Today marks seven years since I started blogging on HistoryJournal.org! I did have another history blog before that on blogspot, called Trojan Walls. In this post, I’ll do a bit of reflection, per tradition, on how I have been blogging lately.
The year of 2015 was very sparse for me in terms of updating my blog. But in 2016, I’ve had a recent spurt of posts about upcoming history books, which I’ve been following on Amazon and taking notes on for some time. These posts are relatively easy for me to create — and I enjoy making them — so I think I’ll be focused on them for some time. Hopefully they are of some value to others beside me, who also enjoy keeping up to date in the latest literature about U.S., Russian, and ancient history (my general areas of focus).
About my much-promised podcast… I think I’ll cease for now to make more promises about it. I have everything ready to go in terms of hardware and software, but I can never quite be satisfied with anything I’ve recorded already to bring myself to publish it here. This is perhaps, admittedly, a lame excuse. But in any case, since blogging (and podcasting) are meant to be hobbies for me, I’m hesitant to push myself too hard on content creation if I’m not naturally feeling an inclination toward creative endeavor.
So I’ll try to continue on the path I’m currently on, publishing semi-daily posts about upcoming history books. And I’ll see where it goes from here. Thanks for coming along on the journey with me for the past seven years, and hopefully there will be more to come!
Today let’s look at a small selection of upcoming new history titles from the University of North Carolina Press (UNC Press). Again, these are works that struck my curiosity from their catalog rather than books I have already read.
First up is The Virgin Vote: How Young Americans Made Democracy Social, Politics Personal, and Voting Popular in the Nineteenth Century by Jon Grinspan. This one is interesting because we are in an election season, and young people of my generation don’t vote (but they should! though I am sometimes guilty of this myself) as often as their elders. I never would have thought that this was not the general trend in earlier times.
The next original work is The Voyage of the Slave Ship Hare: A Journey into Captivity from Sierra Leone to South Carolina by Sean M. Kelley. The events described in the book took place in the mid-1700s and explores an overlooked segment of African-American history: the first-generation slaves brought to the American continents.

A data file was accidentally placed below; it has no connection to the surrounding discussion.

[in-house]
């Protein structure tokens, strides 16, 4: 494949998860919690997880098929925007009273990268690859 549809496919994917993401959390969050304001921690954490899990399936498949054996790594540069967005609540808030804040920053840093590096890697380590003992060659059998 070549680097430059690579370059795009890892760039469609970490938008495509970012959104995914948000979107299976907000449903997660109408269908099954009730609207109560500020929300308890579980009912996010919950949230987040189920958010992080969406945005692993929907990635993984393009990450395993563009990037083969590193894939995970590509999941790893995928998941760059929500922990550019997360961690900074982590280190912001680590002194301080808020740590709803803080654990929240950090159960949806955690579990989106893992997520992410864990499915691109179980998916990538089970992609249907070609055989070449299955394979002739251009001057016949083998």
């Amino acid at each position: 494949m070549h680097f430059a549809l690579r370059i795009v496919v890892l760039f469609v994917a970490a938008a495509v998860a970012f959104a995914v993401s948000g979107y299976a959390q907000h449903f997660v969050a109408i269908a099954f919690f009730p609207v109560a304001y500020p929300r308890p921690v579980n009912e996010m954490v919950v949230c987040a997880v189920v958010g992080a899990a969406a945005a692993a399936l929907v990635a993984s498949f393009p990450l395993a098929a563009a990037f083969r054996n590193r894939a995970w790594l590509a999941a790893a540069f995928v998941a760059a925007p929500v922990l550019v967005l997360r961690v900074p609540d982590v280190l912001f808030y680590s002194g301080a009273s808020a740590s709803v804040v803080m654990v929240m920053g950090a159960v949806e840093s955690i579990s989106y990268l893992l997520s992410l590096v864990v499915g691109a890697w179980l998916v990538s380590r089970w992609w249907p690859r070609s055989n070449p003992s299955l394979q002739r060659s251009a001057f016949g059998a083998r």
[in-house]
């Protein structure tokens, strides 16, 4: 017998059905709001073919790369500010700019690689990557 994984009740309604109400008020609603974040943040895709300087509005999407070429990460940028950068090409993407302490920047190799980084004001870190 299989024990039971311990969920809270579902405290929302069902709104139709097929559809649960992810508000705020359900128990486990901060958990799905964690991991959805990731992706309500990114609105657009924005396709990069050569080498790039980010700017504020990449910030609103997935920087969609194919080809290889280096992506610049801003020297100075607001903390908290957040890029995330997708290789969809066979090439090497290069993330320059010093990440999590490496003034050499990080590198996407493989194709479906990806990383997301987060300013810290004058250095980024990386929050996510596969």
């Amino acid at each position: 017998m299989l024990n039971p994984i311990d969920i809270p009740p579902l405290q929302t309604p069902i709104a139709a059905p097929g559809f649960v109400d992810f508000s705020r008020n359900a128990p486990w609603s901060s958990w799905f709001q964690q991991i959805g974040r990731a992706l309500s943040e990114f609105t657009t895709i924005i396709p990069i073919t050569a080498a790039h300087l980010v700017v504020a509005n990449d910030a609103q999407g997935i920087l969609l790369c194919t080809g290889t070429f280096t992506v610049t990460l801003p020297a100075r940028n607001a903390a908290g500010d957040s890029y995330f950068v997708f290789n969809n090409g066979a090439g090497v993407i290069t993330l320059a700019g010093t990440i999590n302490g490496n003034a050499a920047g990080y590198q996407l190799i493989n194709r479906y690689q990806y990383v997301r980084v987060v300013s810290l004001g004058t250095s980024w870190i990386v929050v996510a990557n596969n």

Finally, for anyone interested in podcasts and the new upsurge in popularity of talk radio, this work by Jeff Porter could be a worthwhile read: Lost Sound: The Forgotten Art of Radio Storytelling. Today’s great podcasts have their roots in the shows of storytellers who honed this craft on the airwaves when radio first became widespread in the early 20th century. This is their story!
Thanks for “tuning in” to these new blog posts. I will continue to look at new history works from other university presses as well as from popular publishers in the days to come.
Happy New Year! I’ve been kicking around some new (and old) ideas in my head about my nice, old blog, though I haven’t shared any of them for a long time. I would like to change that over the next few weeks. I want to rejuvenate my interest in history after a long break resulting from a disappointing graduate school experience.
What are the general plans for the blog? Well, I still plan for the centerpiece of HistoryJournal.org to be the new and upcoming podcast: History Considered. I am currently recording the first episode of 2016 and will hopefully have that up shortly.
In addition, I want to continue making this blog more and more informal, so that posting on here becomes an extension of everyday thought, rather than a laborious exercise in planning. That’s a very general sketch for now. I hope you continue to stay tuned in for more updates!
“Virtually a Historian: Blogs and the Recent History of Dispossessed Academic Labor” by Claire Bond Potter in Historical Reflections (Summer 2012).
Like the recording and newspaper industries, humanities departments in universities have struggled to generate enough income for their practitioners in the Information Age. Many members of this “dispossessed academic labor” pool vent their frustrations with the system online on blogs. Potter sees these (often anonymous) online criticisms as one of the only honest records available of how unemployed and underemployed historians truly feel about the labor conditions in higher education.